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P207 Self-fill oxygen systems – benefits for patients, healthcare providers and the environment
  1. P Murphie1,
  2. S Little1,
  3. J Setters2,
  4. N Hex2
  1. 1NHS Dumfries and Galloway, Dumfries, UK
  2. 2York Health Economics Consortium, York, UK


Introduction ‘Non-delivery’ Home oxygen concentrator systems that allow self-filling of ambulatory oxygen (AO) cylinders are emerging. They offer a relatively unlimited supply of AO in suitably assessed people who require Long term oxygen therapy (LTOT) with the proviso that they can use these systems safely and effectively, thus allowing users of LTOT to be self-sufficient and facilitating longer periods of time away from their home.

Methods A national review of the home oxygen service in Scotland was undertaken resulting in consolidation of all home oxygen delivery systems under a single contractor with the transition to this new service delivered over 2013. A health economics analysis was conducted following the transition to compare the differences between the previous conventional AO cylinder home delivery service and the HomeFill (HF) system.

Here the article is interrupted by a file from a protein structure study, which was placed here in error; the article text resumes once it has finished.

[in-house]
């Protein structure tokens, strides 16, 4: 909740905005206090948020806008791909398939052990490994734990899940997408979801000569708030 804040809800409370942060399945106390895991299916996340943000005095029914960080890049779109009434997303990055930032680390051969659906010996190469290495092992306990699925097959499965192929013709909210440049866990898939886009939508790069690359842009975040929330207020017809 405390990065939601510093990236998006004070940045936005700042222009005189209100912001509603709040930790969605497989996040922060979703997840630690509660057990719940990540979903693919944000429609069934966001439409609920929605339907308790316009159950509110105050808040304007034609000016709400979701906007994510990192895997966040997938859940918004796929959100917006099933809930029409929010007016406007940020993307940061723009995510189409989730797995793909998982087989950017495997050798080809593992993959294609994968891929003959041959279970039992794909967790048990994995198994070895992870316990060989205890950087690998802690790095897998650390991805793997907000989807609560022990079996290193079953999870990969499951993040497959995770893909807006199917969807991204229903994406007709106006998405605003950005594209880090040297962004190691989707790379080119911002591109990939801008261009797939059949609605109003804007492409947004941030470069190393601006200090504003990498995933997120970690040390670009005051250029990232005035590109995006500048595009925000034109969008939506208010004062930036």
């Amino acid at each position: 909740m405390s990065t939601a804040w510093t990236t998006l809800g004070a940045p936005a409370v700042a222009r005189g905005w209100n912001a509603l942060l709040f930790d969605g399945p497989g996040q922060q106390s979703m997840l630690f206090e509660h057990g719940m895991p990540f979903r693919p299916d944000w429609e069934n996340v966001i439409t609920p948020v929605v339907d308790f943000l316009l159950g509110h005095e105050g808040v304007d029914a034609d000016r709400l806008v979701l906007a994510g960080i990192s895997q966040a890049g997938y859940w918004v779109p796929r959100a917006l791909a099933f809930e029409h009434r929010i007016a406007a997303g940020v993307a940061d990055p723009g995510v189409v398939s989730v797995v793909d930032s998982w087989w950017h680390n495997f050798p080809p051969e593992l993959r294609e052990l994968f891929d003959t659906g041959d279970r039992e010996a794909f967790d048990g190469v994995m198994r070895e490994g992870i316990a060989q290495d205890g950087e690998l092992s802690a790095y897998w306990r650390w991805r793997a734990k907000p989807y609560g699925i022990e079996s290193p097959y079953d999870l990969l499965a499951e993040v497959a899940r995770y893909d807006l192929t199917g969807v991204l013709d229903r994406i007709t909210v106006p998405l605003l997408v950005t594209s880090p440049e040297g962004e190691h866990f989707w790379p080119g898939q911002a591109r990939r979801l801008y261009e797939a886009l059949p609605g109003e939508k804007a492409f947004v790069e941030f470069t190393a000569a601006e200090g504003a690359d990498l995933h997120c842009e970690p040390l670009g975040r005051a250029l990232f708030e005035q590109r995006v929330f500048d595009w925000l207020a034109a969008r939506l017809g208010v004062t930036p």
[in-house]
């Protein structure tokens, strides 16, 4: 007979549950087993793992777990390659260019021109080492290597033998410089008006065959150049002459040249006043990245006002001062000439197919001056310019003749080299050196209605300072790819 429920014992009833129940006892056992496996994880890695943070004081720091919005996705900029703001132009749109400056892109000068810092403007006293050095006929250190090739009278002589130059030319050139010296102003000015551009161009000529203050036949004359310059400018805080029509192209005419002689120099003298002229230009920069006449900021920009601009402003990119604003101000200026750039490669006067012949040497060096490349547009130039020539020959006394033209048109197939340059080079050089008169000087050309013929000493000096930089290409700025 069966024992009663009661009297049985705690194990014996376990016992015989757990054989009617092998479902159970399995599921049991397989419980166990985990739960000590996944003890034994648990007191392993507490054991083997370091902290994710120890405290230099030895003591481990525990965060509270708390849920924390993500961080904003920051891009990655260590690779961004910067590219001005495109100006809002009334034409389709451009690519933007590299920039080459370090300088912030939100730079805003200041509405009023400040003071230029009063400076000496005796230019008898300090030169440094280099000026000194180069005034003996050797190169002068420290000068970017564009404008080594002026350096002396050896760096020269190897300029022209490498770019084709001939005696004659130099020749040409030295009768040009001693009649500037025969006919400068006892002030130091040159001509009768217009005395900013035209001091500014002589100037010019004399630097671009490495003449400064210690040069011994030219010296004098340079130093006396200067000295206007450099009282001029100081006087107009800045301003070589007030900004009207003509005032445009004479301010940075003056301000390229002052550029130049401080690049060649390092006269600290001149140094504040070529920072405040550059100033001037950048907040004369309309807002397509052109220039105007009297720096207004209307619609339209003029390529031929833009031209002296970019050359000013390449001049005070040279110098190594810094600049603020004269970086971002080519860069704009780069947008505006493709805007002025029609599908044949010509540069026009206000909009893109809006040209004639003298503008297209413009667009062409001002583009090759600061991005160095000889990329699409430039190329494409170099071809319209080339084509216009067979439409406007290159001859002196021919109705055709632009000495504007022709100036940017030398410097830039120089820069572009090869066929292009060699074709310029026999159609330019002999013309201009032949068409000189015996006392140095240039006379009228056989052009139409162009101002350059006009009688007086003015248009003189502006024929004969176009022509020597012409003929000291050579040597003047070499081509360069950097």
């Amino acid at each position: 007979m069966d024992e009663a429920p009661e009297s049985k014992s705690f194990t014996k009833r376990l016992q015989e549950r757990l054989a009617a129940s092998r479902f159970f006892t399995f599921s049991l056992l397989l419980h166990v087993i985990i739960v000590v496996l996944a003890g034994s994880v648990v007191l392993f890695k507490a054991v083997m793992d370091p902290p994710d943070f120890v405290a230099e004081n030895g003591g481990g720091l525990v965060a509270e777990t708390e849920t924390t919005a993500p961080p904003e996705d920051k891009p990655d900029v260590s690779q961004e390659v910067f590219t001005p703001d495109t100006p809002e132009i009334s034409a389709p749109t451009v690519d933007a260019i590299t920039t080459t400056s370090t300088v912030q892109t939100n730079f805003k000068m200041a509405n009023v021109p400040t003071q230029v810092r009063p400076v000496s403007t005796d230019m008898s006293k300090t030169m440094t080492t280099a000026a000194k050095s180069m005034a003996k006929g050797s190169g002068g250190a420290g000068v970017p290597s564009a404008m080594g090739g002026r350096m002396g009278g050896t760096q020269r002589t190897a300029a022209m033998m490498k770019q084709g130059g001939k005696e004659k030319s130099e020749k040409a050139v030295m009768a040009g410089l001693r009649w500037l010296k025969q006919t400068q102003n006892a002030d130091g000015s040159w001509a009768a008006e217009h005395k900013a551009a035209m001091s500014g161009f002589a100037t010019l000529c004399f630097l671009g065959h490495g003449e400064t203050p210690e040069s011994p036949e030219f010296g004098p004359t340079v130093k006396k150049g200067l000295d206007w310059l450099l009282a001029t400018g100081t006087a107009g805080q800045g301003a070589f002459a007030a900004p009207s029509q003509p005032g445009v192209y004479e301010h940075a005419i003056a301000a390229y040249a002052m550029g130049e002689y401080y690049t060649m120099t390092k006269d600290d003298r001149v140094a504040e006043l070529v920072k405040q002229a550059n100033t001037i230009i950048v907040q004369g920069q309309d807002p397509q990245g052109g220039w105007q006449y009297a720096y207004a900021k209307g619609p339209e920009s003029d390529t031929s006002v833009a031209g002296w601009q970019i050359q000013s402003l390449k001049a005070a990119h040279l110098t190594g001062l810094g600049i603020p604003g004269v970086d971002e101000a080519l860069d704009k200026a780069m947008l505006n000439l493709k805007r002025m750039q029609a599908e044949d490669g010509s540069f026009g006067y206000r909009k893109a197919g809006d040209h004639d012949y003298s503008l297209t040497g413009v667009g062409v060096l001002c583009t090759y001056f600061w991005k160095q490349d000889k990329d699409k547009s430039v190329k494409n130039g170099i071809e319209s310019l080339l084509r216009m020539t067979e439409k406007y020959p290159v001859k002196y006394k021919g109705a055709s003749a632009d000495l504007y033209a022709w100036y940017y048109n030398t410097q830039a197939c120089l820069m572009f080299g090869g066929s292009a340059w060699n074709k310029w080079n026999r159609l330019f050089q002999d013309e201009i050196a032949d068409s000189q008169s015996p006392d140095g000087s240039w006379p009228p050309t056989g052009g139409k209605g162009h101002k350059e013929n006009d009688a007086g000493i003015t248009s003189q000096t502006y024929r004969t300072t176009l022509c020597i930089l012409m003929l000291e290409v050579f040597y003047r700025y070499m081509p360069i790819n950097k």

Results Conservative calculations indicate a cost for 3 AO cylinders of about £84 per week, or £4247 per year, compared with a cost for HF of £920 per annum, giving a benefit of around £3344 for each patient. The costs savings related to reduced travel and delivery in 1213 HF users compared to the AO cylinder delivery model is 1.25 million Km’s and the estimated carbon emission (CO2e) reduction for the HF system is 261.29 tonnes of CO2e.

Conclusion Evidence is emerging that ‘Self-fill’/‘non-delivery’ oxygen systems can meet the AO needs of many patients using LTOT and can have a positive impact on quality of life; increased time spent away from place of residence and can offer significant financial savings to health care providers. Even with conservative estimates in the health economics analysis, the provision of the HF system to around 1000 patients saves about £1.67 million per year in Scotland. Self-fill oxygen delivery systems have been available in the UK for >5 years and whilst one could argue for a larger randomised controlled trial, the authors would propose that with the available evidence, particularly the financial impact, it should be more widely utilised.

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